U.S. office absorption fell heavily in Q3 2020 as the effects of the COVID-19 pandemic and recession placed an even greater toll on the market than in the preceding quarter.
National office absorption in the third quarter totaled negative 33.5 million square feet. This is the lowest total in almost 20 years, surpassing the negative 25.9 million square feet seen at the height of the Global Financial Crisis (GFC) in Q1 2009.
Negative absorption over the past six months stands at a cumulative 47.1 million square feet, already more than half of the 92.4 million square feet seen during the GFC which spanned eight quarters. Dependent upon the length and severity of the current economic downturn, this total could be surpassed this time around. Unlike Q2 2020, where losses skewed heavily toward downtown markets, there was an almost equal amount of negative absorption in the suburbs in Q3 2020.
Ten metro office markets posted negative absorption of over one million square feet in the third quarter, led by New York at negative 10 million square feet, of which nine million square feet took place in Manhattan. Other metros with significant losses included Los Angeles (3 million square feet), Boston (2.8 million square feet) and Dallas (2.6 million square feet.)
This decline in occupancy, coupled with the flow of sublease space to the market, is driving up vacancy rates. The U.S. office vacancy rate now stands at 12.6%, an increase of 70 basis points in the third quarter. While this is still comfortably below the record peak of 16.3% seen at the height of the GFC, the third quarter increase is the largest to take place since Q1 2009.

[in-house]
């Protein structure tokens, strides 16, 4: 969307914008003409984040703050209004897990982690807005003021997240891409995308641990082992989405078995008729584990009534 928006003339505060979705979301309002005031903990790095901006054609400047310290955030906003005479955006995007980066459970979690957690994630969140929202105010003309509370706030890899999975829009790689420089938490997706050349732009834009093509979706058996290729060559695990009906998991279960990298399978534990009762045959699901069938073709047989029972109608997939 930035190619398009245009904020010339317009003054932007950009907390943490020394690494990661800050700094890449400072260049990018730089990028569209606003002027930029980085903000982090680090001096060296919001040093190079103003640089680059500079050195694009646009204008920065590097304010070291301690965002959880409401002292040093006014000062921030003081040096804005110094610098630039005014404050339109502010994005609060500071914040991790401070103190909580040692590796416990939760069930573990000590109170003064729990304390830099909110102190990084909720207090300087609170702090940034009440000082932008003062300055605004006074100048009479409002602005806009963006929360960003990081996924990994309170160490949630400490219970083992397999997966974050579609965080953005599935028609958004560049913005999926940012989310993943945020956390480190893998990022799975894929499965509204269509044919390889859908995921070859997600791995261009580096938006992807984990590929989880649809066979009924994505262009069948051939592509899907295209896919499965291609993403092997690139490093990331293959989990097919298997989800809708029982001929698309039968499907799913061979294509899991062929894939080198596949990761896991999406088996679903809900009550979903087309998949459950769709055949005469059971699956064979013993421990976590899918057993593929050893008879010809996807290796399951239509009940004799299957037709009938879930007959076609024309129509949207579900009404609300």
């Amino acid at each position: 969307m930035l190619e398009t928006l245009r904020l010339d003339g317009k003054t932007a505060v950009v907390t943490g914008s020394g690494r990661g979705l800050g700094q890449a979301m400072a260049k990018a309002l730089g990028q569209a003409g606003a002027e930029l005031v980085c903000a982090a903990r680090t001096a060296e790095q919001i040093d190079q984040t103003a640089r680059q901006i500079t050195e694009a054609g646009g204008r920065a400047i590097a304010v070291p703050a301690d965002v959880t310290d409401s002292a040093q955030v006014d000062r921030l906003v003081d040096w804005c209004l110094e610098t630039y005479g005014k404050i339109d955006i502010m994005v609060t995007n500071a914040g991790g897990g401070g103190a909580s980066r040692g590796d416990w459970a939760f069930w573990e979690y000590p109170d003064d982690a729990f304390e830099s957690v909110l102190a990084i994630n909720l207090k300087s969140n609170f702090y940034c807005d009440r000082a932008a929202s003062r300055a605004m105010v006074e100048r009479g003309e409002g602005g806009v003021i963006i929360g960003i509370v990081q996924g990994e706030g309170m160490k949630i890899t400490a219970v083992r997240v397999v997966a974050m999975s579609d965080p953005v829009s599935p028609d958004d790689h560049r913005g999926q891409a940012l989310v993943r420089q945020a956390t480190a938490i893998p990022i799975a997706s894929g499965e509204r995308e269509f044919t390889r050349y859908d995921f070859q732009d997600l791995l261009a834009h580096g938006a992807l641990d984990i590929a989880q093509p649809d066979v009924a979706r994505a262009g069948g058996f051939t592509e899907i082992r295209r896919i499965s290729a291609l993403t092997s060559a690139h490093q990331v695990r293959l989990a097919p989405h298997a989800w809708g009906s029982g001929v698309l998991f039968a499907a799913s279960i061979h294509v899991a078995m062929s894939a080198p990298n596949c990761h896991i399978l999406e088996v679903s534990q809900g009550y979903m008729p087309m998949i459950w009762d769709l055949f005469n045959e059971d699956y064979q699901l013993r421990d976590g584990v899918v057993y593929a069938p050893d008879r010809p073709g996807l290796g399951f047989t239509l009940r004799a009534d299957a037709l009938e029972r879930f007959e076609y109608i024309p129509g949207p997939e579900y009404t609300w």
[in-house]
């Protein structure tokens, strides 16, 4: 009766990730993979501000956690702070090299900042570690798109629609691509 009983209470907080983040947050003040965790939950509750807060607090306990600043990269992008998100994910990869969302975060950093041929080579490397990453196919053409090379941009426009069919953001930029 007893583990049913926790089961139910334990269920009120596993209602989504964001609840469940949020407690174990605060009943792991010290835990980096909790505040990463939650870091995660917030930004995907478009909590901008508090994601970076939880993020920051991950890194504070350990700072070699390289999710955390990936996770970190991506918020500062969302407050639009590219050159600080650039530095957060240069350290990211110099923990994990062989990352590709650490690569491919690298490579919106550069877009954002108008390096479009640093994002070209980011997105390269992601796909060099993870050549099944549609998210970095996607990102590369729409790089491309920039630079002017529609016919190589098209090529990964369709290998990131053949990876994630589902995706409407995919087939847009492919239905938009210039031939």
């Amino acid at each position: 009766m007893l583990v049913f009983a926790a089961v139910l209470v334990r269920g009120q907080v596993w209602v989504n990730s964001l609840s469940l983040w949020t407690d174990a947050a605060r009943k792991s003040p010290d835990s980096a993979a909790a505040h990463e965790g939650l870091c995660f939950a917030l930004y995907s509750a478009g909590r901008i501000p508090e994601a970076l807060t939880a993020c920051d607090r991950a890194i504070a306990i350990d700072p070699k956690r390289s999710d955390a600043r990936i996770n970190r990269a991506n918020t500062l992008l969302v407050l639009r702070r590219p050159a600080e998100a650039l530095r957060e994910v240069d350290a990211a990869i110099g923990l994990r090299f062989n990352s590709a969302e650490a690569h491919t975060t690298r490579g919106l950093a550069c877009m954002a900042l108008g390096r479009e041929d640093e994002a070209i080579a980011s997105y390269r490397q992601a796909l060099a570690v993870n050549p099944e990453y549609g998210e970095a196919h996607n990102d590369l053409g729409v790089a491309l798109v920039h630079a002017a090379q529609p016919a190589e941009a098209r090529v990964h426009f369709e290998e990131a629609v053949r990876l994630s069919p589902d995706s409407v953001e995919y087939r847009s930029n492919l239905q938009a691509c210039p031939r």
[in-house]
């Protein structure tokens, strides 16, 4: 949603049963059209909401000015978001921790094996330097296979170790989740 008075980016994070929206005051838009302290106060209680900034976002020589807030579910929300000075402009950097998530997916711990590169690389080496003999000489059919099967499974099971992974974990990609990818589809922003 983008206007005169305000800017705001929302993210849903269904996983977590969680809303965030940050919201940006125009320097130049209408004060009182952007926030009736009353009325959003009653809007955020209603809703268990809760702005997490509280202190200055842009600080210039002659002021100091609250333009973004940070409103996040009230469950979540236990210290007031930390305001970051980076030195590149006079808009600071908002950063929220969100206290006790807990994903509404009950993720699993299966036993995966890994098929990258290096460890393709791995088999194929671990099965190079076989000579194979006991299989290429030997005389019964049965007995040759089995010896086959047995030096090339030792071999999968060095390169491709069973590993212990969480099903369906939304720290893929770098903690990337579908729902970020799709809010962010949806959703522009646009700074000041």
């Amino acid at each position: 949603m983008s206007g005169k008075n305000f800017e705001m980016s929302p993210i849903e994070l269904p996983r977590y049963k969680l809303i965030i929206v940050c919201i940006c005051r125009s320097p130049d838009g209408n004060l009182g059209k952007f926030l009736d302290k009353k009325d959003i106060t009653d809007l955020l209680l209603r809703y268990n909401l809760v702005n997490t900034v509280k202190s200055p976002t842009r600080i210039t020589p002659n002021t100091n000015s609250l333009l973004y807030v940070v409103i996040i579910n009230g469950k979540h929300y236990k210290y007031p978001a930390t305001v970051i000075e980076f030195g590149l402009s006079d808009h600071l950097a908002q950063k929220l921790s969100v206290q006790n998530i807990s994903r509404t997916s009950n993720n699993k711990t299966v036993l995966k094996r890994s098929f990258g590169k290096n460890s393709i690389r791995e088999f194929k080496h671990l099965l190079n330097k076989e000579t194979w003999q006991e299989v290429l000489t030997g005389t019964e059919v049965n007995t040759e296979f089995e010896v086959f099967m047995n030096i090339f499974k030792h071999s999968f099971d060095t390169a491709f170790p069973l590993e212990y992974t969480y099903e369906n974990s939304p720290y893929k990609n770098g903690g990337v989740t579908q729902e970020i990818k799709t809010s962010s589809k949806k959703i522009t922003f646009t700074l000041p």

Sublease space is a key contributor to the increase in vacancy. There is now a record 168.8 million square feet of sublease available across the U.S. office market, significantly higher than the prior peak of 143.3 million square feet seen over 10 years’ ago in Q2 2009. Following an increase of 14.5 million square feet in the second quarter, additions of sublease space doubled in Q3 2020 at 29.7 million square feet. There has been a combined 35.5% increase in the volume of sublease space on the market over the past six months taking the national sublease availability rate to 1.5% – the highest on record.
As tenants continue to assess their future space needs, the amount of sublease space on the market is set to continue to rise. On the positive side, for tenants that are active in the market, there is the opportunity to lease well fit-out quality space at a point when lease terms are becoming increasingly negotiable. This comes at a time when we are seeing the first signs of a decrease in rents. Average Class A asking rates in Central Business District (CBD) markets fell by 2.9% in the third quarter, while suburban asking rents held firm.
In summary, the extent and duration of the office downturn is largely dependent upon the continued severity of the pandemic and the development and widespread introduction of an effective vaccine. Once this is in place, the economy and business confidence should improve resulting, albeit with a lag effect, in an uptick in office market fundamentals. The sector looks set to remain challenged through the next 12 months, but we could see signs of stabilization as we move into 2022.